Bosak: Theobald’s approach inspires optimism

Bri Bosak welcomes Temple’s 10th president by providing a few tips to stay on the student’s side.

Not long before the start of classes, Temple’s Board of Trustees introduced the soon-to-be 10th president. Neil Theobald, senior vice president and chief financial officer at Indiana University, is slated to assume the presidency Jan. 1, 2013, releasing Richard M. Englert from his position as acting president.

As students, we must also pledge to form active and open lines of communication with our new president. Theobald said he expects to return to Temple several times between now and January, so he will be ready to, “hit the ground running.” His goal throughout the coming months is to understand what the trustees, faculty, staff, students and community members feel are the most pressing issues. Let’s make sure he’s ready by making our needs known. Then let’s follow through to ensure our needs are met.

This is an exciting time for Temple. We are Big East bound. We are leaders in the crusade for affordable higher education. We are responsible for the changing face of North Broad Street. We have a big year ahead of us and it is up to us to make the most of it. Let’s take this opportunity to tell Theobald what is important to us as students. I’ll take the first initiative.

Just Show Up

Like children at a dance recital, scanning the audience for a familiar face, we notice when you come to see us. When former president Ann Weaver Hart didn’t show up at last year’s Convocation, we noticed. You’ve made a great start by meeting with staff, students and faculty in town-hall style public meetings. But alas, that is only a start.

We want you to be visible, honest and a good listener. Walk around campus and greet students. Show your school spirit by donning a Temple sweatshirt to a football game. Get to know different campus groups, hear them out and be fair. Dr. Theobald, when you make an effort, we notice.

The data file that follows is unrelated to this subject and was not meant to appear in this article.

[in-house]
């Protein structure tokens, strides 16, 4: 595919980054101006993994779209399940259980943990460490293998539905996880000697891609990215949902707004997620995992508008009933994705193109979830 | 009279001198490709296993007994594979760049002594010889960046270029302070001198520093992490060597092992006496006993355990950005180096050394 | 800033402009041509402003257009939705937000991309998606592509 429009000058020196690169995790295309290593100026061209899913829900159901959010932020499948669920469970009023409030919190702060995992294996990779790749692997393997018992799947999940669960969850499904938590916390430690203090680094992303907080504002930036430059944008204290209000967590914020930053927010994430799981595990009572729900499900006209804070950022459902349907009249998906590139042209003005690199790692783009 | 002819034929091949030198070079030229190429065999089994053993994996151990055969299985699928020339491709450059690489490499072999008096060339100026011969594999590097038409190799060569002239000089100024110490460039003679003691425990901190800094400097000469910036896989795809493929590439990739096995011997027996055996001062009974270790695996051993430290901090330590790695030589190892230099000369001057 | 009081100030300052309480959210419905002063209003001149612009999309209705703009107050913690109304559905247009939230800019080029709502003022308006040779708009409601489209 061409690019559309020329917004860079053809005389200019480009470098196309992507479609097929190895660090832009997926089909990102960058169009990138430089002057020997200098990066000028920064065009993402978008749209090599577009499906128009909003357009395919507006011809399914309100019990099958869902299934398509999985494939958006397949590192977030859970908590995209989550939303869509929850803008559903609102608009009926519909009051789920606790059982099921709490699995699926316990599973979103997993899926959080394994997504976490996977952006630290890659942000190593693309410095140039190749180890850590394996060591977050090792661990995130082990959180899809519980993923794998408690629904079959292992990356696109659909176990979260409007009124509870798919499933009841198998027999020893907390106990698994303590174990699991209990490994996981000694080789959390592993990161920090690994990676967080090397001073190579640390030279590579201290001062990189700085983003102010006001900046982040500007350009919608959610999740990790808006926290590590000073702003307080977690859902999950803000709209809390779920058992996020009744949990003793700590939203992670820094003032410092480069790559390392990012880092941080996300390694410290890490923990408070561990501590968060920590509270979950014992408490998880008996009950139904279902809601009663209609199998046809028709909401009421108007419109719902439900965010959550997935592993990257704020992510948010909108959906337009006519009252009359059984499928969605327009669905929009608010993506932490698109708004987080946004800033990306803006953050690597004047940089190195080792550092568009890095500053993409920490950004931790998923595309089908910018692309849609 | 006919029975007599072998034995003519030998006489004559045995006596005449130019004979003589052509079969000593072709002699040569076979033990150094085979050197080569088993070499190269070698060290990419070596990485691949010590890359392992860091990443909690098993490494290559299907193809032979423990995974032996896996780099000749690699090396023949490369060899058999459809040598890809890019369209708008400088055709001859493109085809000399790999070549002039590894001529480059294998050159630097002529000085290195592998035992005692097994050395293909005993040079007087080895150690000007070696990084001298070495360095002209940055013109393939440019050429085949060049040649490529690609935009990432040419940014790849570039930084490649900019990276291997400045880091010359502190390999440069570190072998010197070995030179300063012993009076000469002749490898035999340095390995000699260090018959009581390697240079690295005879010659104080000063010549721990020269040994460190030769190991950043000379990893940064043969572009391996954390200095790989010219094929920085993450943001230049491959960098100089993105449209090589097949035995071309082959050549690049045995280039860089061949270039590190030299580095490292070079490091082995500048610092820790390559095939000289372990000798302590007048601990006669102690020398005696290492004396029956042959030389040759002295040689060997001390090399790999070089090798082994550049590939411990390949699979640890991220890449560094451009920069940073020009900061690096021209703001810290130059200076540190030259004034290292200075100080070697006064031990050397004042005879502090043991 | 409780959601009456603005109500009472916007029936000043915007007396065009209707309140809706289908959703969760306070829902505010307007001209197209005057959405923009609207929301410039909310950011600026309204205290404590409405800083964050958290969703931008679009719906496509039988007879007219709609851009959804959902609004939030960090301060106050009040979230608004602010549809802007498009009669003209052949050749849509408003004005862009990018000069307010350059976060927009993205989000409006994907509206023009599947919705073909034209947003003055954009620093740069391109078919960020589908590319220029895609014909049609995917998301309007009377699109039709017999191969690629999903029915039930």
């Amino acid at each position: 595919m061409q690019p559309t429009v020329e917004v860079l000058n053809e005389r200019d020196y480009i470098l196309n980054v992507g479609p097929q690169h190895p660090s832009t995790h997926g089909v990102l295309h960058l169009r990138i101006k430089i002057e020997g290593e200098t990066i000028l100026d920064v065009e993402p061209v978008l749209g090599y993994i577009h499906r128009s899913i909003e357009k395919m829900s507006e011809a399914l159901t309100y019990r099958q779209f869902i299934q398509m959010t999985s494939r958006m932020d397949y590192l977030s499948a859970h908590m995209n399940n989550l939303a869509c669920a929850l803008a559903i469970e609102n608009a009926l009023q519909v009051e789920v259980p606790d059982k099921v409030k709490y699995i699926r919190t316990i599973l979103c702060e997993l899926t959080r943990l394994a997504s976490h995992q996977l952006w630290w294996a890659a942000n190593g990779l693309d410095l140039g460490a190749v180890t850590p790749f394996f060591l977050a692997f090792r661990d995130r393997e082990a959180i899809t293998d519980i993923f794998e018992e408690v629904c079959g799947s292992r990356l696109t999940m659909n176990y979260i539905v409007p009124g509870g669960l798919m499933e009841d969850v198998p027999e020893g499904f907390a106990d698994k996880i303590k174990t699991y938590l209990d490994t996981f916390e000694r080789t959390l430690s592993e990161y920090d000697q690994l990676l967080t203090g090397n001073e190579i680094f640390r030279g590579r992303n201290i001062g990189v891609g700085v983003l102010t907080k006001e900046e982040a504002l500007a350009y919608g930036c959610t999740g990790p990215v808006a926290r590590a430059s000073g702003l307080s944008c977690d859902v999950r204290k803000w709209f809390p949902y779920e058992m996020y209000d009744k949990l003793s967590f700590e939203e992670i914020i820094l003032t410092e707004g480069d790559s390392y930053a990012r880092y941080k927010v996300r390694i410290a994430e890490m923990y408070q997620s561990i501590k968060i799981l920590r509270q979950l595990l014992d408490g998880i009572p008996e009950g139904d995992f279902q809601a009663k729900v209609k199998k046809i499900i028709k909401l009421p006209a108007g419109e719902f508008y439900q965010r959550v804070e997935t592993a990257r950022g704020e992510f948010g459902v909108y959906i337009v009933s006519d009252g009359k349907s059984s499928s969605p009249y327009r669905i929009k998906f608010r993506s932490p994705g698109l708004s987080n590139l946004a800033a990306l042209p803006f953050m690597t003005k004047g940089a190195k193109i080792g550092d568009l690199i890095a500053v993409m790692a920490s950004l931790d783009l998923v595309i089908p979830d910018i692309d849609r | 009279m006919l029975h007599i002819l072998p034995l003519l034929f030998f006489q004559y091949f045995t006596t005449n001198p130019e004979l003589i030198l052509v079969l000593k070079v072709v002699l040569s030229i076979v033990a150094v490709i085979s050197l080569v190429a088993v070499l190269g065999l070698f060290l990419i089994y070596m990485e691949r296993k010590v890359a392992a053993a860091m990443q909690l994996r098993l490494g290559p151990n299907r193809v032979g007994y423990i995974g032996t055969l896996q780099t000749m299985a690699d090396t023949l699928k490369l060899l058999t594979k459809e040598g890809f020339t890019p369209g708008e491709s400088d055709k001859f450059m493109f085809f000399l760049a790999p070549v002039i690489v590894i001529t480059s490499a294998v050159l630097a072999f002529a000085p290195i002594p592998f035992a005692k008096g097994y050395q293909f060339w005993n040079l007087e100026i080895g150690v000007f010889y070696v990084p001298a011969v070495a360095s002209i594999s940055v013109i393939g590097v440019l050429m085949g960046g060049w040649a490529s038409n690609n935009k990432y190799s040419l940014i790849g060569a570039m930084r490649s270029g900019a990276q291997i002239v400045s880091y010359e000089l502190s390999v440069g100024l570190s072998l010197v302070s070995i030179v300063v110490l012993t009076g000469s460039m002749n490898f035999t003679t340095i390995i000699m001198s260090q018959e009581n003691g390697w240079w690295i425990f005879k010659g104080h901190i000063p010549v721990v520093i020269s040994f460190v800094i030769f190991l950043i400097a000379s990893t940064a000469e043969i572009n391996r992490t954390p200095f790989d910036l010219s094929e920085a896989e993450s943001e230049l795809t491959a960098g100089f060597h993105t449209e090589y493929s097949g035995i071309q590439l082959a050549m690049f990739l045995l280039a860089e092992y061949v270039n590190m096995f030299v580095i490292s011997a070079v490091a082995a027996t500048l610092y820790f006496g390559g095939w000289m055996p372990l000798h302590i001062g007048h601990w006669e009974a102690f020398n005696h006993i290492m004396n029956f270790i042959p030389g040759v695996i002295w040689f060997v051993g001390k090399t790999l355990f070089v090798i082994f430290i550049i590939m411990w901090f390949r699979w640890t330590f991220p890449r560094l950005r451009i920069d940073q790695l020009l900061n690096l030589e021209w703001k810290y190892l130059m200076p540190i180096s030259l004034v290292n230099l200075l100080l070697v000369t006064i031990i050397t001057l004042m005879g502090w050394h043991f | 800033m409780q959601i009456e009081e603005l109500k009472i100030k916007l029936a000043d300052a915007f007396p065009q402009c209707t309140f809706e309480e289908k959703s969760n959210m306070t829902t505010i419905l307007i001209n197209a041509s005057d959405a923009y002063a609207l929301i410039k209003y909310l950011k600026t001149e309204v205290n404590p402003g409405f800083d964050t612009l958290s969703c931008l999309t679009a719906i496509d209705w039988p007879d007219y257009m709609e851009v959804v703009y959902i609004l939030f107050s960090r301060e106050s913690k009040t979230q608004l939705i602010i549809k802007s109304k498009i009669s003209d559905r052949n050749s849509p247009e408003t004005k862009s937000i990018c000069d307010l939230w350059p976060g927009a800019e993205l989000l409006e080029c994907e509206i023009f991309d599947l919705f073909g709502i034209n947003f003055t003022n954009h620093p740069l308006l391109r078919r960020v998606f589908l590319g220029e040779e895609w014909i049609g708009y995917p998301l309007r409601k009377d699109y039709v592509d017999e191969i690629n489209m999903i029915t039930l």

You have offered to make yourself accessible by hosting barbecues and having a visible presence on campus. If you continue to make yourself accessible to us, we will respond.

Be Philly Proud

Here in Philadelphia, we carry around a good deal of pride. Pick up on it and embrace it, consider yourself one of us now. You said you would seek to join the chamber of commerce in order to form a close relationship with the business community. More importantly, you said you would take an active interest in the city’s public schools.

We want to see you stay true to your commitments. We want to know how you will reach out to the city’s public schools. Many of our students already do, perhaps you can speak with them. And now that you’ve chosen to live in Philadelphia, get to know the issues facing our city, particularly those concerning our North Philadelphia community. It will help you understand us.

A big problem last year stemmed from student relations with our North Philadelphia neighbors. This surely won’t be going away. Acknowledge the development, we pass it on our way to class each day. Be realistic in your approach to situations, we want solutions that will actually work.

Stay True to your Roots

Theobald, we heard about your nearly 20 years at Indiana University. When you become our president, remember your role as a professor. You said that eventually you would like to teach a class and that you’re willing to deal with the faculty union. When you do, put yourself in fellow faculty members’ shoes.

Also, remember that you’re becoming a Temple Owl the year we join Big East football. You have already acknowledged that the change of conference will allow us to take advantage of numerous opportunities. Support our cause and guide us as we build our brand in new markets.

Remember your responsibilities as a chief financial officer. We heard about your extensive fundraising career at Indiana and we were listening when you said you want to contain cost and increase financial aid here. We are proud to be the only state-supported university not to raise tuition this year. We hope you continue to make the difficult choices necessary so that we always can have access to higher education. And when you think about financial aid, remember what it meant to you as a father of three adult children. Remember the sacrifices you had to make as a parent, and keep in mind the sacrifices many students and their parents make each year to be able to come here. Remember your role as a first generation college student and the sacrifices your own parents made to provide you with an education. Never lose sight of the importance of affordable, quality higher education and stay committed to your promise of providing it.

Theobald, when you spoke with us, we listened. We passed you a hat during that first meeting — a token of our hospitality — but also a sign that we believe in you. Along with the hat, we pass along the expectation that you will be receptive to our needs, at least by providing a listening ear. Temple has a lot to look forward to in the coming year — I hope a president that will work to create a more open and connected community is one of them.

Bri Bosak can be reached at

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